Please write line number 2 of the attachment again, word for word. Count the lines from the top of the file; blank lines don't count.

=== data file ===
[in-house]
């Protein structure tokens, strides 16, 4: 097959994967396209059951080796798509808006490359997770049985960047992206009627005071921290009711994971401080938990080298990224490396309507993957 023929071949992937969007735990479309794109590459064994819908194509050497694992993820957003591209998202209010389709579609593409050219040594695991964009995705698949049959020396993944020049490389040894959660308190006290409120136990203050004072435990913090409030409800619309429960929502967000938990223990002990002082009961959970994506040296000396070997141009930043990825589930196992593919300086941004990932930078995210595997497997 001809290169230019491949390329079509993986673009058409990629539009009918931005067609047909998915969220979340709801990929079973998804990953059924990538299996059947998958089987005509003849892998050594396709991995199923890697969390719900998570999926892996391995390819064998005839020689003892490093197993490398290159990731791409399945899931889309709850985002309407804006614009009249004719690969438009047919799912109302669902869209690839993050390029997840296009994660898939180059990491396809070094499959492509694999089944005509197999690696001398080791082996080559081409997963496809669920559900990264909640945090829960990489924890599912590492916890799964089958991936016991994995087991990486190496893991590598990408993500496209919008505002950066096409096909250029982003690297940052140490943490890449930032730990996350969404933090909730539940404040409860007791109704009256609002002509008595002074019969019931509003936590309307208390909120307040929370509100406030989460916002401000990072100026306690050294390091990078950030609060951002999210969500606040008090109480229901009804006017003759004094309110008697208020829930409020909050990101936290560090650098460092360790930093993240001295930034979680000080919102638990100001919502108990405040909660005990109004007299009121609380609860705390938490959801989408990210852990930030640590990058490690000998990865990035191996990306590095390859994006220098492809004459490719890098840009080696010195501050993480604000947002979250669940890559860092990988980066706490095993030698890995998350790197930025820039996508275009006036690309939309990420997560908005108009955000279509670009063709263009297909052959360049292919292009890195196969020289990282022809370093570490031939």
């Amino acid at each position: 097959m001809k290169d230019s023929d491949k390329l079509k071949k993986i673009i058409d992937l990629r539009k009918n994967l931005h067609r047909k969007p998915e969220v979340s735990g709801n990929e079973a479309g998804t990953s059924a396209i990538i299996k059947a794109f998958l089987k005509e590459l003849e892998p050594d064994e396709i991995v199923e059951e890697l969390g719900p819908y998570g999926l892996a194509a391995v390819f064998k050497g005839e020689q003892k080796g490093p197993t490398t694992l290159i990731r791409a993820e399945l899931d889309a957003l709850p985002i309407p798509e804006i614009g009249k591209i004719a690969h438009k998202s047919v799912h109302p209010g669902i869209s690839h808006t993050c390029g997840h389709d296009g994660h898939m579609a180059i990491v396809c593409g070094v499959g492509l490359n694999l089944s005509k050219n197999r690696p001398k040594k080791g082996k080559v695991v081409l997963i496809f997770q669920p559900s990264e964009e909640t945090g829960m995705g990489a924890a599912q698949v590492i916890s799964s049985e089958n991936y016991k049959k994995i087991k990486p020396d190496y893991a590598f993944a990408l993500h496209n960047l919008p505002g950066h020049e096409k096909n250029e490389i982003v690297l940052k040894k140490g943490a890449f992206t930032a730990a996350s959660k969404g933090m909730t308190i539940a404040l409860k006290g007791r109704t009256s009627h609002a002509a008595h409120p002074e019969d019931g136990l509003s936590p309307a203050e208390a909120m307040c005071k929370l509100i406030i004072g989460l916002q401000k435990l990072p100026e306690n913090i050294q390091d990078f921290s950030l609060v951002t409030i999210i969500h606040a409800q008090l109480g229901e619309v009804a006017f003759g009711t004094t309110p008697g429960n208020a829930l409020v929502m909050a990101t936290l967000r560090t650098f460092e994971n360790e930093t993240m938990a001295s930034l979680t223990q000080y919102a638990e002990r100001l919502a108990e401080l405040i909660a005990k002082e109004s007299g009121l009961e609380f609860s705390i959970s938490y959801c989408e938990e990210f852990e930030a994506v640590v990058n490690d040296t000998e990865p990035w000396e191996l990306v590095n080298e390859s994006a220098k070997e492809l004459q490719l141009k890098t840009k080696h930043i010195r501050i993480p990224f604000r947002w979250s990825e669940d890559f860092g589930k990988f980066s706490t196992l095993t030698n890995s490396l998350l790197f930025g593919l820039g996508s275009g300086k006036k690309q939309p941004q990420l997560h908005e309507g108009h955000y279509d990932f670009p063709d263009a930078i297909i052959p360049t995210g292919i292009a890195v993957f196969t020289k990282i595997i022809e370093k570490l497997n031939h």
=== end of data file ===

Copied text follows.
């Protein structure tokens, strides 16, 4: 097959994967396209059951080796798509808006490359997770049985960047992206009627005071921290009711994971401080938990080298990224490396309507993957 023929071949992937969007735990479309794109590459064994819908194509050497694992993820957003591209998202209010389709579609593409050219040594695991964009995705698949049959020396993944020049490389040894959660308190006290409120136990203050004072435990913090409030409800619309429960929502967000938990223990002990002082009961959970994506040296000396070997141009930043990825589930196992593919300086941004990932930078995210595997497997 001809290169230019491949390329079509993986673009058409990629539009009918931005067609047909998915969220979340709801990929079973998804990953059924990538299996059947998958089987005509003849892998050594396709991995199923890697969390719900998570999926892996391995390819064998005839020689003892490093197993490398290159990731791409399945899931889309709850985002309407804006614009009249004719690969438009047919799912109302669902869209690839993050390029997840296009994660898939180059990491396809070094499959492509694999089944005509197999690696001398080791082996080559081409997963496809669920559900990264909640945090829960990489924890599912590492916890799964089958991936016991994995087991990486190496893991590598990408993500496209919008505002950066096409096909250029982003690297940052140490943490890449930032730990996350969404933090909730539940404040409860007791109704009256609002002509008595002074019969019931509003936590309307208390909120307040929370509100406030989460916002401000990072100026306690050294390091990078950030609060951002999210969500606040008090109480229901009804006017003759004094309110008697208020829930409020909050990101936290560090650098460092360790930093993240001295930034979680000080919102638990100001919502108990405040909660005990109004007299009121609380609860705390938490959801989408990210852990930030640590990058490690000998990865990035191996990306590095390859994006220098492809004459490719890098840009080696010195501050993480604000947002979250669940890559860092990988980066706490095993030698890995998350790197930025820039996508275009006036690309939309990420997560908005108009955000279509670009063709263009297909052959360049292919292009890195196969020289990282022809370093570490031939």